3. Drive modifiers and build a "super utility plug-in".


So knowing the constraints and the specifications of the tool that you have to develop, you should now be able to choose wisely between the two types of plug-in, as well as the Microsoft Foundation Classes. And remember: programming in 3D Studio Max, your code might not always look nice, not when you have to make things work in any way you can, but you usually can make things work.

Acknowledgments and References

Thanks to Jurie Horneman for his help in writing this article.

Further information about this topic can be found at:
- The Discreet web site : http://www.discreet.com
- The 3D Studio Max SDK Forums : http://support.discreet.com/~200
- The 3D Studio Max Open source forums: http://support.discreet.com/~maxopensource
- Gamasutra article about Developing 3D Studio Max plug-ins
- Using Max with MFC : http://www.ktx.com/mfc

David Lanier is a programmer working for Kalisto Entertainment France (http://www.kalisto.com ). In the past four years, Kalisto has developed games such as Dark Earth, Ultimate Race Pro, The Fifth element, 4 Wheel Thunder and Nightmare Creatures II. David has been working in the R&D department as a tool developer for the last two years. The R&D team focuses on technologies, tools and processes allowing the game teams to focus on gameplay. David is specialized in developing tools that deal with real-time texture-mapped 3D graphics. He can be reached at [email protected], you can visit his web page on http://dlanier.free.fr.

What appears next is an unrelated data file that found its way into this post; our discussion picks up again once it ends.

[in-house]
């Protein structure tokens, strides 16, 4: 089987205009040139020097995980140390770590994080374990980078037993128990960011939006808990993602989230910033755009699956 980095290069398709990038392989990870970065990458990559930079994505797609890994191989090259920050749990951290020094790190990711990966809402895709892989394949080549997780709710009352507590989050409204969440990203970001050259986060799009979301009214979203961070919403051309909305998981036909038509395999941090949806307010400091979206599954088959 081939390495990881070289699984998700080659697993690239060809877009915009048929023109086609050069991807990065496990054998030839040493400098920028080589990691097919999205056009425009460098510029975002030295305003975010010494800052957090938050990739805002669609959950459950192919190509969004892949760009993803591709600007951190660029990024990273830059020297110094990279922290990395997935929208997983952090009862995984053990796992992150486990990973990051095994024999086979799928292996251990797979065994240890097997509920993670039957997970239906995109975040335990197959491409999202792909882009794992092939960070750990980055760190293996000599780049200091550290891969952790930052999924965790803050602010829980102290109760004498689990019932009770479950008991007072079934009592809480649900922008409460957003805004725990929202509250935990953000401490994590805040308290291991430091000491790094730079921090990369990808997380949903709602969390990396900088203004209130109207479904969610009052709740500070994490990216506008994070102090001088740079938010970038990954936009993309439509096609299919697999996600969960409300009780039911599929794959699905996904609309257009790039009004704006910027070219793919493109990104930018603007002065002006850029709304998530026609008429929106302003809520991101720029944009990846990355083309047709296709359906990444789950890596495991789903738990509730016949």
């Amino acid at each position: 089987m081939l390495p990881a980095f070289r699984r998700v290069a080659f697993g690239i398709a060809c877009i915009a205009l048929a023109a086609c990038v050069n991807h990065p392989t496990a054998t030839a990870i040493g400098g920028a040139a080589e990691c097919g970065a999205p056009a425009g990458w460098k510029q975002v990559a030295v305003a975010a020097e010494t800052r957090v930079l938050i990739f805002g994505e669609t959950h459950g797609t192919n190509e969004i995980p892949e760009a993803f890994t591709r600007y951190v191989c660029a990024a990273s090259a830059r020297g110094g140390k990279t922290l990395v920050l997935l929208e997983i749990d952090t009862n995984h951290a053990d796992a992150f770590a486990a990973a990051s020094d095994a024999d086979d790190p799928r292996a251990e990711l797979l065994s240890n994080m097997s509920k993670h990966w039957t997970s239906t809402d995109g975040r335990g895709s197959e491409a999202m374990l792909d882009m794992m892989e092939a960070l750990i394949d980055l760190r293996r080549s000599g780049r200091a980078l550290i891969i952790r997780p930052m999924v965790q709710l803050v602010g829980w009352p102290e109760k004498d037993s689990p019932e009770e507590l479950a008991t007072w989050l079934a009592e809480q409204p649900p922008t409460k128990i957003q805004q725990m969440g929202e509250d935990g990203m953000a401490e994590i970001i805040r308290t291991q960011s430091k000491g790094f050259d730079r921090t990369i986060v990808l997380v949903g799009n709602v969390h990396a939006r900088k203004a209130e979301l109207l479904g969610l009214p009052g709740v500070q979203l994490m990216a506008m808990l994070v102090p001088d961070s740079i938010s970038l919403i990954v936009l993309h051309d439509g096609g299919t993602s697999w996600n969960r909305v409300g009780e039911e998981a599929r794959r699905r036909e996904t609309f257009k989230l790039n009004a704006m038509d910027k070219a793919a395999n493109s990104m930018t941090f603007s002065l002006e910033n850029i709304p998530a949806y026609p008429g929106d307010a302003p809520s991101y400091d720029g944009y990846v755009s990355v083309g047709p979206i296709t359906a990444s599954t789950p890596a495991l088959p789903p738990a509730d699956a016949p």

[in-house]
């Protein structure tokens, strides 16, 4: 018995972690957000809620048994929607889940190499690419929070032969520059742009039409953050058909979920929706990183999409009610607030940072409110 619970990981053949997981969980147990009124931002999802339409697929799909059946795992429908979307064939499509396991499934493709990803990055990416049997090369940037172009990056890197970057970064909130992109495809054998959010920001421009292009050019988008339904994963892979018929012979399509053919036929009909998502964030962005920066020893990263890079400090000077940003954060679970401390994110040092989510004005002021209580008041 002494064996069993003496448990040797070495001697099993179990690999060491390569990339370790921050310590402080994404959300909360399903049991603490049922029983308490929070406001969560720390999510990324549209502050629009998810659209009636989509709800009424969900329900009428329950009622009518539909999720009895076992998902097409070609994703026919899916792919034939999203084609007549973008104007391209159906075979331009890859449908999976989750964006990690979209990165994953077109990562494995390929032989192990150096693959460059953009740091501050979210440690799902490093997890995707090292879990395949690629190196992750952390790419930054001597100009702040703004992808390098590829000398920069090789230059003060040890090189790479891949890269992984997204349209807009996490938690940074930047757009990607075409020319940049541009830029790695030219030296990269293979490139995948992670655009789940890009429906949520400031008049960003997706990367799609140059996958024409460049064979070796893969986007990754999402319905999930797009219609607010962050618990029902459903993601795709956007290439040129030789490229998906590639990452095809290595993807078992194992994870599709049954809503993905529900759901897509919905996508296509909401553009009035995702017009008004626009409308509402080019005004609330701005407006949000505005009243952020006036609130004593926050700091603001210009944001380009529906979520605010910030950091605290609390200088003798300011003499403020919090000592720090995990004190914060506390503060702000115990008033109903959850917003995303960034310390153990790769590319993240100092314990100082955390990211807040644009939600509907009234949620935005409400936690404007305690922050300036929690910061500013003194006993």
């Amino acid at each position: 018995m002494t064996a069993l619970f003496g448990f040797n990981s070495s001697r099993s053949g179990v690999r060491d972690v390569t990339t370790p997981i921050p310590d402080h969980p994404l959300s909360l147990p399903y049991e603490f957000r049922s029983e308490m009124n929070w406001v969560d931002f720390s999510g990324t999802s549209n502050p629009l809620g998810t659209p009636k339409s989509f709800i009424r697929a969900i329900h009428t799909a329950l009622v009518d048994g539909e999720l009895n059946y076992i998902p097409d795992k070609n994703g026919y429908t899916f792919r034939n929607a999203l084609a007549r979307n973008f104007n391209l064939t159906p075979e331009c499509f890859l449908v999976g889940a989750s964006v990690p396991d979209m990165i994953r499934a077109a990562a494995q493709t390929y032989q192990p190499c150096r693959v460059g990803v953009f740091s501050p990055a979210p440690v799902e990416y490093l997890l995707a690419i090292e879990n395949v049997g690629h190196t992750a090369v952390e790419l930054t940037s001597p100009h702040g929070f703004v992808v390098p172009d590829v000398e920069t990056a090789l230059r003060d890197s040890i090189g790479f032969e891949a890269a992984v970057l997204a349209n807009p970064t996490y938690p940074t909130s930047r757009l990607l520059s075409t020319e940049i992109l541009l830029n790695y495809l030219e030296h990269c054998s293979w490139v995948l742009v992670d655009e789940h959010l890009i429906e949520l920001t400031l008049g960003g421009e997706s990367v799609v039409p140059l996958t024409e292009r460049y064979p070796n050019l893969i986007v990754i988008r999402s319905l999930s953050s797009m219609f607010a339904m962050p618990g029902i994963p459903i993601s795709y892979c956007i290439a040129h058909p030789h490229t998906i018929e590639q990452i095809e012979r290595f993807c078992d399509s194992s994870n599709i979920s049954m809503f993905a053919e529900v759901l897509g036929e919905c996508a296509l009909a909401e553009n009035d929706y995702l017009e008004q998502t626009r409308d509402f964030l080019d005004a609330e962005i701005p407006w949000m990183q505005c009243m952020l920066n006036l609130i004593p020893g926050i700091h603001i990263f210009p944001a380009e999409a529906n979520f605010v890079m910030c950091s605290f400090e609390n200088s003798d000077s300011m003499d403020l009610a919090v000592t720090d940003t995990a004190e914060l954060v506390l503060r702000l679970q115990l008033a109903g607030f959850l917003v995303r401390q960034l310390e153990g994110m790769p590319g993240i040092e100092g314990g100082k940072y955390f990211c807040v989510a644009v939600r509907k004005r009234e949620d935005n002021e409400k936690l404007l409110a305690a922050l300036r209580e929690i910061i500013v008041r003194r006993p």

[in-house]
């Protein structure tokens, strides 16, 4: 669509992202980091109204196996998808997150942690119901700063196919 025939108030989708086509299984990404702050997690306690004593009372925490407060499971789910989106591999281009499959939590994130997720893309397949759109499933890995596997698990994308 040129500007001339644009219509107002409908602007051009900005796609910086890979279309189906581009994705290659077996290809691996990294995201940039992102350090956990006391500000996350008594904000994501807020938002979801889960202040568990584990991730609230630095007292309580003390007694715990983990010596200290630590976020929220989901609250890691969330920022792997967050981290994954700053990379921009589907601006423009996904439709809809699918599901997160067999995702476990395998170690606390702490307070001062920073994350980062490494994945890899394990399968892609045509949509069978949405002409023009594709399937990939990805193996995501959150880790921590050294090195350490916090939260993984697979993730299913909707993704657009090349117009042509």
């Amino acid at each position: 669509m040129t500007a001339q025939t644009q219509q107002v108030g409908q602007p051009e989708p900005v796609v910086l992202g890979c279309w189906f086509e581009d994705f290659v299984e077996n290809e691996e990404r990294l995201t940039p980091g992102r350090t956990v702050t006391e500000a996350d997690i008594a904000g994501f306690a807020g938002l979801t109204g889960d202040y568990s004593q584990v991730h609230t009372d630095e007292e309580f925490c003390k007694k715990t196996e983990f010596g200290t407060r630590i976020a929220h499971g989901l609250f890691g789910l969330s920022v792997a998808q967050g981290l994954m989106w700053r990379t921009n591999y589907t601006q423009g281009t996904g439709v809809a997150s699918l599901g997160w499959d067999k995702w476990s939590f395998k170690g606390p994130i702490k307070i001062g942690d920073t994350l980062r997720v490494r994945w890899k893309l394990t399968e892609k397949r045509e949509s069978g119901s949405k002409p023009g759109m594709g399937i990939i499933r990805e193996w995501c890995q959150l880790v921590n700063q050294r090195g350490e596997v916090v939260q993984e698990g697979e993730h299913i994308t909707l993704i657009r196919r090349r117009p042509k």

Read more about:


About the Author(s)

David Lanier


David Lanier is a programmer working for Kalisto Entertainment France (http://www.kalisto.com ). In the past four years, Kalisto has developed games such as Dark Earth, Ultimate Race Pro, The Fifth element, 4 Wheel Thunder and Nightmare Creatures II. David has been working in the R&D department as a tool developer for the last two years. The R&D team focuses on technologies, tools and processes allowing the game teams to focus on gameplay. David is specialized in developing tools that deal with real-time texture-mapped 3D graphics. He can be reached at [email protected], you can visit his web page on http://dlanier.free.fr.

Daily news, dev blogs, and stories from Game Developer straight to your inbox

You May Also Like